Eliza Marian Butler (29 December 1885 – 13 November 1959), who published as E. M. Butler and Elizabeth M. Butler, was an English scholar of German, Schröder Professor of German at the University of Cambridge from 1945. Her most influential book was The Tyranny of Greece over Germany (1935), in which she wrote that Germany had had "too much exposure to Ancient Greek literature and art. The result was that the German mind had succumbed to 'the tyranny of an ideal'. The German worship of Ancient Greece had emboldened the Nazis to remake Europe in their image." It was controversial in Britain and its translation was banned in Germany.
Among others, American scholar Suzanne L. Marchand continued her approach and embroaded Butler's thesis to state a widespread ignorance of Edward Said's towards German orientalist studies.
The Tyranny of Greece Over Germany: A Study of the Influence Exercised by Greek Art and Poetry Over the Great German Writers of the Eighteenth, Nineteenth and Twentieth Centuries (Cambridge University Press, 1935; repr. Boston: Beacon, 1958, and Cambridge, MA: Cambridge University Press, 2012, ISBN 1107697646).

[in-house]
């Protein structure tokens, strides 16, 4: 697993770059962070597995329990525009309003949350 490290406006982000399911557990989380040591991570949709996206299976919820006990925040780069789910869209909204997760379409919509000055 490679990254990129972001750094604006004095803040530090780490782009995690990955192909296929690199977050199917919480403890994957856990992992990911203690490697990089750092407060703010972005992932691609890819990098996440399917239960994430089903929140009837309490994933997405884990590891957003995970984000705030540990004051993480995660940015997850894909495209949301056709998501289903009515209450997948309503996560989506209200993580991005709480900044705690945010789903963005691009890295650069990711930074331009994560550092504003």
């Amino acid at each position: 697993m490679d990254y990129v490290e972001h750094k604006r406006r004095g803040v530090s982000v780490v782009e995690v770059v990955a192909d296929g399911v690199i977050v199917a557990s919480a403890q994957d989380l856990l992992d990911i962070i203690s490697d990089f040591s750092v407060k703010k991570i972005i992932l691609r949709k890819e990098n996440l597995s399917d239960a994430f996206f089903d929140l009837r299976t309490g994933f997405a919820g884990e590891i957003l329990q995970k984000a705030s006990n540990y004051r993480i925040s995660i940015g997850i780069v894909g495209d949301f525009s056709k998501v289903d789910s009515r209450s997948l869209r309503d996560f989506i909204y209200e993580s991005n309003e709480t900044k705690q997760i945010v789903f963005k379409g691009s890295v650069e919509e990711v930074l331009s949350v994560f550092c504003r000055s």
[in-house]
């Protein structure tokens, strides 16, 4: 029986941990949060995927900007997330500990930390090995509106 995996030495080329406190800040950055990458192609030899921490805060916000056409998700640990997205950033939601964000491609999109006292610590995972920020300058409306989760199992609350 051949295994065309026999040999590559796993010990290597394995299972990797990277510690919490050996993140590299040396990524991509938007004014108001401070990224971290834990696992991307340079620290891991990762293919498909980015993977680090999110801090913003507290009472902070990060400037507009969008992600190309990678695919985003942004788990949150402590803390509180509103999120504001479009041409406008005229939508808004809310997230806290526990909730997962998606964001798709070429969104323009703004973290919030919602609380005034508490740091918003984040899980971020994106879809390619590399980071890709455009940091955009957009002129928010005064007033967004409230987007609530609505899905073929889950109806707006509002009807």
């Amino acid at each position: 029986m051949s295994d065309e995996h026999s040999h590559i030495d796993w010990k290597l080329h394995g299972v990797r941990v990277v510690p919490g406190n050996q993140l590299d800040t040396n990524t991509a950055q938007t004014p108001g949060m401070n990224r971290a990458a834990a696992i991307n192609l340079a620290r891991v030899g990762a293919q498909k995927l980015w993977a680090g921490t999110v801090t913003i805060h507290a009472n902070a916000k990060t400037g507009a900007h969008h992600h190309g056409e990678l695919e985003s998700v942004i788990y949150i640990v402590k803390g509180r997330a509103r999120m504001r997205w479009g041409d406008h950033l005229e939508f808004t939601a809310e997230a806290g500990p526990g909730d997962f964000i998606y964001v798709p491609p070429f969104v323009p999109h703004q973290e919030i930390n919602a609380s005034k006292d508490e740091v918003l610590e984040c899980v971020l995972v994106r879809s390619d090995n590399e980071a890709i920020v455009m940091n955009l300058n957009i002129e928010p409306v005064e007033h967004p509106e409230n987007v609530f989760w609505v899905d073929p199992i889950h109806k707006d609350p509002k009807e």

Rainer Maria Rilke (Cambridge: Cambridge University Press, 1941; repr. Cambridge: Cambridge University Press, 1946)
The Myth of the Magus (1947)
Ritual Magic (University Park: The Pennsylvania State University Press, 1949; reimpr. 1998).
^Eliza Marian Butler, Paper boats, 1959. "As it was, we both agreed that the experiment to give the 'real Germany' another chance had not been outstandingly successful; and it was under sombre auspices that I started professing German studies in Manchester that autumn."
^Frank C. Roberts, Obituaries from the Times, 1951–1960, 1979. "She also published two not very good novels, and, in 1959, a delightful volume of reminiscences, Paper Boats. Dr. Butler's Irish origin gave her a degree of high spirits which made those duller than herself"[clarification needed]